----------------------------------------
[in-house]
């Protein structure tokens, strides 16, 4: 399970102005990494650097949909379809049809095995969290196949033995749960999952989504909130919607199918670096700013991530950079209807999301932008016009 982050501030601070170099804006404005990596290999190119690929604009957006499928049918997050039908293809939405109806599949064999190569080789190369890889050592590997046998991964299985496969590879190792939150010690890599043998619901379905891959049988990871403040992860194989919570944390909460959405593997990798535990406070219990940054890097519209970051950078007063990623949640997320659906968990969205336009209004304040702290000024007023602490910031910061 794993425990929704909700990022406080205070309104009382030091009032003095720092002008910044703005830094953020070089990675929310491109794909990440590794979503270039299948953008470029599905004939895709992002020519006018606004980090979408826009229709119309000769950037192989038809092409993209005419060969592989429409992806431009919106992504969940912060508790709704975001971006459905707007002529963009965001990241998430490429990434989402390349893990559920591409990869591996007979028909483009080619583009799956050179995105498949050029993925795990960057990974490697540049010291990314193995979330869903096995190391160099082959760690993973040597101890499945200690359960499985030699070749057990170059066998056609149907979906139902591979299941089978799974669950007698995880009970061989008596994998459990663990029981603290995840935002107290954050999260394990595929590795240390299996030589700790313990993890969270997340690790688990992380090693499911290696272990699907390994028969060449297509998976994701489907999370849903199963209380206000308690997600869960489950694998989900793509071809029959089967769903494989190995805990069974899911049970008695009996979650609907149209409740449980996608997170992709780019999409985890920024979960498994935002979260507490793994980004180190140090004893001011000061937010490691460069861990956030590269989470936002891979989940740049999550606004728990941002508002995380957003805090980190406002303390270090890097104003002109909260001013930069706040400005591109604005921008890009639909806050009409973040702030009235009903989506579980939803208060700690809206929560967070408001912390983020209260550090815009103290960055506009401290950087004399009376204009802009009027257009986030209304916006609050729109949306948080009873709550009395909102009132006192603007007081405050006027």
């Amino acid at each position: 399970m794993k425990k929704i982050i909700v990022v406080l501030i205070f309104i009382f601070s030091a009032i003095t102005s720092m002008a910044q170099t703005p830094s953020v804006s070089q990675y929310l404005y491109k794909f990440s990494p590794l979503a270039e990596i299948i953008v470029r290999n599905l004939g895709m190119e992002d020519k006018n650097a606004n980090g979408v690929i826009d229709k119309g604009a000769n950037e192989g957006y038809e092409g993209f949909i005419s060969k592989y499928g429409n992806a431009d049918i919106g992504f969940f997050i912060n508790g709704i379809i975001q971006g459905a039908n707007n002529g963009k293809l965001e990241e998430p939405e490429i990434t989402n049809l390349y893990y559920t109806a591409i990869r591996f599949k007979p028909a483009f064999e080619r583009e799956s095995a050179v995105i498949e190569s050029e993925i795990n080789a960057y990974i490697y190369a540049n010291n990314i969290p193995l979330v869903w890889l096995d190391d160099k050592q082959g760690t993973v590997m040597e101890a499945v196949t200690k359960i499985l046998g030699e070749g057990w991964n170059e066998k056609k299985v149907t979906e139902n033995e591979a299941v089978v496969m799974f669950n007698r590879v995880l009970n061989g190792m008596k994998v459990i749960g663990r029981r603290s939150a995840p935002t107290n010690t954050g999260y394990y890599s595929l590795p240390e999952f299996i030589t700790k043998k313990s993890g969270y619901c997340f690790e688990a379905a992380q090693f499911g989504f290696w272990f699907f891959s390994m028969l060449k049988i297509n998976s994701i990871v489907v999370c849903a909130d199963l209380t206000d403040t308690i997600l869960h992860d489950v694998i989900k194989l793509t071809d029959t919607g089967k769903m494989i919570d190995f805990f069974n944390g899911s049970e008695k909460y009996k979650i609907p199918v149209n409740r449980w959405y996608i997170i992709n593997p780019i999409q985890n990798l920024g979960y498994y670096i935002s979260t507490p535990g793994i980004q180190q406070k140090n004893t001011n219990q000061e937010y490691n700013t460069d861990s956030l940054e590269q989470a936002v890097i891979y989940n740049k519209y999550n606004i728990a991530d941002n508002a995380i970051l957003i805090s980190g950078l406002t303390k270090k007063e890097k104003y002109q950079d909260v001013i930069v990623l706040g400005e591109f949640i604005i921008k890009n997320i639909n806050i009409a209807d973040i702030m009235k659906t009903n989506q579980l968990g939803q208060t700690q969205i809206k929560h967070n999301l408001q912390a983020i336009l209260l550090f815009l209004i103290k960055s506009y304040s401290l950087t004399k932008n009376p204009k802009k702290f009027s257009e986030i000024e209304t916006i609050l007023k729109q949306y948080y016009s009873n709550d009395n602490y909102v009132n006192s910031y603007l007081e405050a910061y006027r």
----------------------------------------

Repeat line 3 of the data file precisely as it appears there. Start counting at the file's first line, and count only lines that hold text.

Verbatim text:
């Amino acid at each position: 399970m794993k425990k929704i982050i909700v990022v406080l501030i205070f309104i009382f601070s030091a009032i003095t102005s720092m002008a910044q170099t703005p830094s953020v804006s070089q990675y929310l404005y491109k794909f990440s990494p590794l979503a270039e990596i299948i953008v470029r290999n599905l004939g895709m190119e992002d020519k006018n650097a606004n980090g979408v690929i826009d229709k119309g604009a000769n950037e192989g957006y038809e092409g993209f949909i005419s060969k592989y499928g429409n992806a431009d049918i919106g992504f969940f997050i912060n508790g709704i379809i975001q971006g459905a039908n707007n002529g963009k293809l965001e990241e998430p939405e490429i990434t989402n049809l390349y893990y559920t109806a591409i990869r591996f599949k007979p028909a483009f064999e080619r583009e799956s095995a050179v995105i498949e190569s050029e993925i795990n080789a960057y990974i490697y190369a540049n010291n990314i969290p193995l979330v869903w890889l096995d190391d160099k050592q082959g760690t993973v590997m040597e101890a499945v196949t200690k359960i499985l046998g030699e070749g057990w991964n170059e066998k056609k299985v149907t979906e139902n033995e591979a299941v089978v496969m799974f669950n007698r590879v995880l009970n061989g190792m008596k994998v459990i749960g663990r029981r603290s939150a995840p935002t107290n010690t954050g999260y394990y890599s595929l590795p240390e999952f299996i030589t700790k043998k313990s993890g969270y619901c997340f690790e688990a379905a992380q090693f499911g989504f290696w272990f699907f891959s390994m028969l060449k049988i297509n998976s994701i990871v489907v999370c849903a909130d199963l209380t206000d403040t308690i997600l869960h992860d489950v694998i989900k194989l793509t071809d029959t919607g089967k769903m494989i919570d190995f805990f069974n944390g899911s049970e008695k909460y009996k979650i609907p199918v149209n409740r449980w959405y996608i997170i992709n593997p780019i999409q985890n990798l920024g979960y498994y670096i935002s979260t507490p535990g793994i980004q180190q406070k140090n004893t001011n219990q000061e937010y490691n700013t460069d861990s956030l940054e590269q989470a936002v890097i891979y989940n740049k519209y999550n606004i728990a991530d941002n508002a995380i970051l957003i805090s980190g950078l406002t303390k270090k007063e890097k104003y002109q950079d909260v001013i930069v990623l706040g400005e591109f949640i604005i921008k890009n997320i639909n806050i009409a209807d973040i702030m009235k659906t009903n989506q579980l968990g939803q208060t700690q969205i809206k929560h967070n999301l408001q912390a983020i336009l209260l550090f815009l209004i103290k960055s506009y304040s401290l950087t004399k932008n009376p204009k802009k702290f009027s257009e986030i000024e209304t916006i609050l007023k729109q949306y948080y016009s009873n709550d009395n602490y909102v009132n006192s910031y603007l007081e405050a910061y006027r």